Understanding Aereo: What Happens Now

At the end of June, the U.S. Supreme Court made an historic 6-3 ruling in regards to copyright law – Aereo, a company which had been streaming television over the Internet and charging customers for the service – was found to be in violation of the Copyright Act of 1976.

Despite racking up numerous victories in smaller courts in the past, the Supremes decided that the New York business was publicly performing copyrighted works without permission, essentially declaring it to be a cable company.

“If we lose we’re finished,” said investor Barry Diller back in April. He previously told the Wall Street Journal “If the court says you can't do it, it's over.”

He continued this line of thought when he did in fact acknowledge that “it’s over now” in a CNBC interview.

Aereo CEO Chet Kanojia had similar reservations. “There is no [alternative] plan,” he stated. “If we don’t succeed in that despite our best efforts, good law on our side, and the merits of our case, it will be a tragedy but it is what it is.”

Upon hearing the Court’s verdict, Kanojia went on to say “We are disappointed in the outcome, but our work is not done. We will continue to fight for our consumers and fight to create innovative technologies that have a meaningful and positive impact on our world."

After the decision, Aereo announced a temporary suspension of their service, and requested that their subscribers contact lawmakers to express their disappointment. It is believed they may still have up to five months to completely shutter their doors.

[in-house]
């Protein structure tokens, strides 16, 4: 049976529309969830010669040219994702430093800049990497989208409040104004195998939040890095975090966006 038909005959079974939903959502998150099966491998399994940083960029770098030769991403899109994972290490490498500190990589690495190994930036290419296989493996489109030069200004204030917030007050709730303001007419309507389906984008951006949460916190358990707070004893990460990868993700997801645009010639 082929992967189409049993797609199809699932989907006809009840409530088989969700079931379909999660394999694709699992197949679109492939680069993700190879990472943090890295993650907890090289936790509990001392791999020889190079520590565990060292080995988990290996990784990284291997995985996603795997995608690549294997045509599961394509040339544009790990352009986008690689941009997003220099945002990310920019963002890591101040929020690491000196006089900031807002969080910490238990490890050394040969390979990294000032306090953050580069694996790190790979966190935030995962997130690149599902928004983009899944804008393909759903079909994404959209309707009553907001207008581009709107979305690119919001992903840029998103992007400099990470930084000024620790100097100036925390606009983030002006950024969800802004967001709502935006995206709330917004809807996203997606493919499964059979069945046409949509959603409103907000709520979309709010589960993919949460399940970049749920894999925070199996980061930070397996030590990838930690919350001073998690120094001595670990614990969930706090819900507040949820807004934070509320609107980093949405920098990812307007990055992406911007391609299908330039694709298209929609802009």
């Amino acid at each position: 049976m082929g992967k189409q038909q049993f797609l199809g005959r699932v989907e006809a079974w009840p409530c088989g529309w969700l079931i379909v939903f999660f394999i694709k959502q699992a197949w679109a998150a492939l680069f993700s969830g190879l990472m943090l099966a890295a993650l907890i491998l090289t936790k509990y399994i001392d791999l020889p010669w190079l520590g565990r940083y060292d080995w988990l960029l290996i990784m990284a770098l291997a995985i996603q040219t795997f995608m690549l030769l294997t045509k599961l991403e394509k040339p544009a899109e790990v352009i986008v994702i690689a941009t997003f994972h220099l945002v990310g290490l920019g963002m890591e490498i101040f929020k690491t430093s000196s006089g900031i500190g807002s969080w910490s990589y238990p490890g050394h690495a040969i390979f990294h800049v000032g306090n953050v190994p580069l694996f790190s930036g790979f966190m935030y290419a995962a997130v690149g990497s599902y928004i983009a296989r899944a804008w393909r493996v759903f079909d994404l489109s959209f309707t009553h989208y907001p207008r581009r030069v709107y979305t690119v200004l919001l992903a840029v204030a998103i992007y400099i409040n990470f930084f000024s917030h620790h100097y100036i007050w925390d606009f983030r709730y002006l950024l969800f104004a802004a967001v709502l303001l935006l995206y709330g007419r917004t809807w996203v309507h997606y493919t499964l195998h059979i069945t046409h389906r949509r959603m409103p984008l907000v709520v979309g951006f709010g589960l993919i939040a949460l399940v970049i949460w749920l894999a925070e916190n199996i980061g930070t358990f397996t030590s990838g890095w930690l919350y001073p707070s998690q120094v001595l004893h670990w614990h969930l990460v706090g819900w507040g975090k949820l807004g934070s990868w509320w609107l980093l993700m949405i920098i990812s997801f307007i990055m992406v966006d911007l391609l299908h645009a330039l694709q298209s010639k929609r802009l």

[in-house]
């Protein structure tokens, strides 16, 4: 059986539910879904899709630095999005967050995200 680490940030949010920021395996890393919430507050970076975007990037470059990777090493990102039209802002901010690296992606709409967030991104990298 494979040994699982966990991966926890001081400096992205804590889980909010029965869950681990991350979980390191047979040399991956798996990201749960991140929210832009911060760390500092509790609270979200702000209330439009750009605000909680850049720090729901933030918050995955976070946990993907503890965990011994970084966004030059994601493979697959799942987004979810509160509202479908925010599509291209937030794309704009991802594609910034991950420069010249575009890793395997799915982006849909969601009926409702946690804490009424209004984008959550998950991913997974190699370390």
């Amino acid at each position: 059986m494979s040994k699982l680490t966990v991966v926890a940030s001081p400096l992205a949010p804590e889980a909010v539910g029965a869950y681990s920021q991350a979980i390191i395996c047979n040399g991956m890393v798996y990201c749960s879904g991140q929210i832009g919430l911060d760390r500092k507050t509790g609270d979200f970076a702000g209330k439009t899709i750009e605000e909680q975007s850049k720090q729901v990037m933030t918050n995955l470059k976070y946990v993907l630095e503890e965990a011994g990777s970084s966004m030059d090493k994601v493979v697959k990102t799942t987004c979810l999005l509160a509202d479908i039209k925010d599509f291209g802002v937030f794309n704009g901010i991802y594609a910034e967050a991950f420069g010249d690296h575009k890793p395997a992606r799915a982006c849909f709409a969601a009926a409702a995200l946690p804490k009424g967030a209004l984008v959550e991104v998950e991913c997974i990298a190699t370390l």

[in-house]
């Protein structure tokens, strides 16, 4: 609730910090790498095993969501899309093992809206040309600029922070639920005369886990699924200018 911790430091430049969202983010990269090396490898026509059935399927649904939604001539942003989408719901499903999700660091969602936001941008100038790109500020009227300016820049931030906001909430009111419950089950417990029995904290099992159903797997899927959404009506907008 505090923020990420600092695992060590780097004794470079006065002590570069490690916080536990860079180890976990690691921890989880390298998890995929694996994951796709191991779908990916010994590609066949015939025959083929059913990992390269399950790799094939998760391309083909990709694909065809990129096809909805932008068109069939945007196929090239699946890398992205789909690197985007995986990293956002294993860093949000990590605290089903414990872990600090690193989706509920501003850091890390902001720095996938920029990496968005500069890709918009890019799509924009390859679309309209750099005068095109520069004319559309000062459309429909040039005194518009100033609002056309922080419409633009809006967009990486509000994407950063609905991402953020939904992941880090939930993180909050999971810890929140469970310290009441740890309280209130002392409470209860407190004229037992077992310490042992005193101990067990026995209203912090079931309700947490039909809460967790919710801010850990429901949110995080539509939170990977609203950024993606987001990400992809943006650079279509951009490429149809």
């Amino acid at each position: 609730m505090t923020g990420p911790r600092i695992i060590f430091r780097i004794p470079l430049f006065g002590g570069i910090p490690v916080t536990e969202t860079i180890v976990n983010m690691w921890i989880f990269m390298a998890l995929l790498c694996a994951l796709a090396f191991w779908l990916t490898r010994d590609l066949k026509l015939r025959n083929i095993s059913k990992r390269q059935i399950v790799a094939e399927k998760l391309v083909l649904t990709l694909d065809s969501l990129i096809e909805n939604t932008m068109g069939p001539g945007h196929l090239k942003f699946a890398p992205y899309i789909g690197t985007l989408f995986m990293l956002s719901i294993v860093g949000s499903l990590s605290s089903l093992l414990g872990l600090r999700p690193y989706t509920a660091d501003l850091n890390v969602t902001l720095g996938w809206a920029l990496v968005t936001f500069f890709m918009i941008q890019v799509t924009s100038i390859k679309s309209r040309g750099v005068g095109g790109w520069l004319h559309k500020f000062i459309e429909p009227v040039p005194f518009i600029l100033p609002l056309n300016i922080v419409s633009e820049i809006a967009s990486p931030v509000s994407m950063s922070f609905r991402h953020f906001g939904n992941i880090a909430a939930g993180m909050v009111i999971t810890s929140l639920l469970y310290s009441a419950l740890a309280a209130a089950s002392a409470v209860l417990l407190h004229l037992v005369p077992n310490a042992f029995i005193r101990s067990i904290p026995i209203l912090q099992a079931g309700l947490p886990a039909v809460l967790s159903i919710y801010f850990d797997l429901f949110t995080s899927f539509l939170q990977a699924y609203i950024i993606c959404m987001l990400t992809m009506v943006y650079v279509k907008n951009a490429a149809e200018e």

But that doesn’t necessarily mean it’s over – for Aereo, or the technology. 

First, Aereo has the option to re-invent themselves. While the Supremes ruled that Aereo cannot publicly stream TV broadcasts over the Internet, that doesn’t mean they can’t supply the information and hardware for consumers to do this on their own – something that many of their competitors already do. They could also decide to pay for the rebroadcast rights and continue their business, which would likely involve a raise in fees for the consumer.

On July 9th, Aereo decided to act upon its comparison to a cable system, and is seeking a compulsory license to broadcast, similar to another streaming business, FilmOn.

That effort was rejected on July 17th by the U.S. Copyright Office.

FilmOn founder Alki David noted that even though Aereo lost, “history has shown that technology always wins in the end. Ultimately that is where this goes.”

Aereo certainly isn’t finished by any means.

Author: Brian Cameron

Image credit: Shutterstock
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